In the two weeks since free agency for the 2014 season opened, one question has developed as MLB teams, players, agents and executives make their moves and follow through on their offseason plans.
What the hell is Ruben Amaro Jr. doing?
The Phillies general manager has been aggressive since the free agent market opened, presumably getting a jump on the competition and quickly nabbing the players he wants. Yet Amaro has apparently outbid himself — paying more than is necessary — for the additions he's made thus far. Additionally, he's added older players to an aging roster that desperately needs to get younger.
Amaro first raised eyebrows throughout MLB when he signed outfielder Marlon Byrd to a two-year, $16 million contract. That's not outrageous money. An $8 million annual salary is less than what Nelson Cruz might find on the open market, for example. Byrd also played in 147 games with the Mets and Pirates last season, which seemingly makes him a surer bet than someone like Michael Morse, who hasn't been able to stay healthy over the past two years.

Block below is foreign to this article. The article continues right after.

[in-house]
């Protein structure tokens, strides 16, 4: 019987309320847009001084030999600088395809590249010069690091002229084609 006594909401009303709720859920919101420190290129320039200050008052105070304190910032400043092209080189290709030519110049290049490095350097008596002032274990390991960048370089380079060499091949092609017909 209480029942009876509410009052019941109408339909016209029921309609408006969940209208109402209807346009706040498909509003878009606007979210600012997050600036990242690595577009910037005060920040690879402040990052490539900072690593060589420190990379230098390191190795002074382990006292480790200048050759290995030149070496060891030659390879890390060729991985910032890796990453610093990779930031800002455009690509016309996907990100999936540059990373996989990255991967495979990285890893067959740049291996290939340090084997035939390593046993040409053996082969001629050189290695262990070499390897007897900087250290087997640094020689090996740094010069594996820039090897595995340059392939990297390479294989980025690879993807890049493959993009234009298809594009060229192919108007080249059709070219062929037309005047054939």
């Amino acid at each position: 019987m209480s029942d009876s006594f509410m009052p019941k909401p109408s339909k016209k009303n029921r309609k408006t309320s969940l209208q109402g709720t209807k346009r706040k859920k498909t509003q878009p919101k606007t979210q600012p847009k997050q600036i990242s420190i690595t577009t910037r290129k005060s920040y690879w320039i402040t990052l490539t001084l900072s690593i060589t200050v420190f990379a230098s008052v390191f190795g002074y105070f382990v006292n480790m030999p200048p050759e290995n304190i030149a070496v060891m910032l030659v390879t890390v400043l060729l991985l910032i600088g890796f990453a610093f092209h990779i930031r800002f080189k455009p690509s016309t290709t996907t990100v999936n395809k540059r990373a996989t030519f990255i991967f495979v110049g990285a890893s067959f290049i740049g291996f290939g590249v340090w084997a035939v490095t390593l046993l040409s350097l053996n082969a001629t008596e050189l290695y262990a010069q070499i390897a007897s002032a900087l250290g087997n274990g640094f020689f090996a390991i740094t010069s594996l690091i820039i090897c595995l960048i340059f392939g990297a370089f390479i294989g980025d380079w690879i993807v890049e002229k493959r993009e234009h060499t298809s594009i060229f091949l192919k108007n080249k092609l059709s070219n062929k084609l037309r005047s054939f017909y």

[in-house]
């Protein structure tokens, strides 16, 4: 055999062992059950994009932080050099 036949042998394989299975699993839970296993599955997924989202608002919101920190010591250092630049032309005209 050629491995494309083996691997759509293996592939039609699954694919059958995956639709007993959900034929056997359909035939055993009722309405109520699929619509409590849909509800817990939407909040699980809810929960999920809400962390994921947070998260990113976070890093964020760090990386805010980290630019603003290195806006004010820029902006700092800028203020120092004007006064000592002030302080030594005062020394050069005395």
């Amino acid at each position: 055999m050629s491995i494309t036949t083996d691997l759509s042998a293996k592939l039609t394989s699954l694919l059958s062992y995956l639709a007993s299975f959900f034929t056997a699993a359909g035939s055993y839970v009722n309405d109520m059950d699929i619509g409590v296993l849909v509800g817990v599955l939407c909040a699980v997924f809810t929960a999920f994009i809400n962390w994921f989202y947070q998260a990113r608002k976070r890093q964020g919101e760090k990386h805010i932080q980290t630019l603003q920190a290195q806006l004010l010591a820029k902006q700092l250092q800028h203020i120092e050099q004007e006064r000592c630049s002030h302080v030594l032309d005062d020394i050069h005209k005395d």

This does fill a need for a right-handed hitting outfielder in the Phillies lineup. From that standpoint, Byrd is a good fit and perhaps not a terrible move by Amaro. The free agent market didn't offer many better alternatives, especially if the Phillies didn't want to sign Cruz to the five-year, $75 million (or four-year, $64 million) deal he's reportedly seeking.
However, Byrd is also 36 years old, which isn't the direction the Phillies should be moving in with their roster. He's coming off the best season of his career, batting .291 with an .847 OPS, 35 doubles, 24 home runs and 88 RBI. Yet Byrd's power also seemed to tail off in the 30 games (and 115 plate appearances) he played with Pittsburgh. Can he really sustain a high level of run production through a full season?
Byrd's revival also comes one year after it looked like he was finished as a major league ballplayer, appearing in only 47 games between the Cubs and Red Sox and batting .210 with a .488 OPS, one homer and nine RBI. And oh yes, he also tested positive for PEDs, resulting in a 50-game suspension. So was Byrd's 2013 season a fluke? Does that make him too risky for a two-year investment? Amaro obviously doesn't think so.
The Phillies GM continued to add age to his roster with his second free agent signing of the offseason, bringing back catcher Carlos Ruiz with a three-year, $26 million contract.
Ruiz will be 35 years old when spring training begins in February and has played fewer than 120 games in each of the past two seasons. In 2012, he was out for more than a month due to a partially torn tendon in his left foot. This past season, testing positive for a banned stimulant cost Ruiz a 25-game suspension. He was also sidelined for about a month because of a strained hamstring.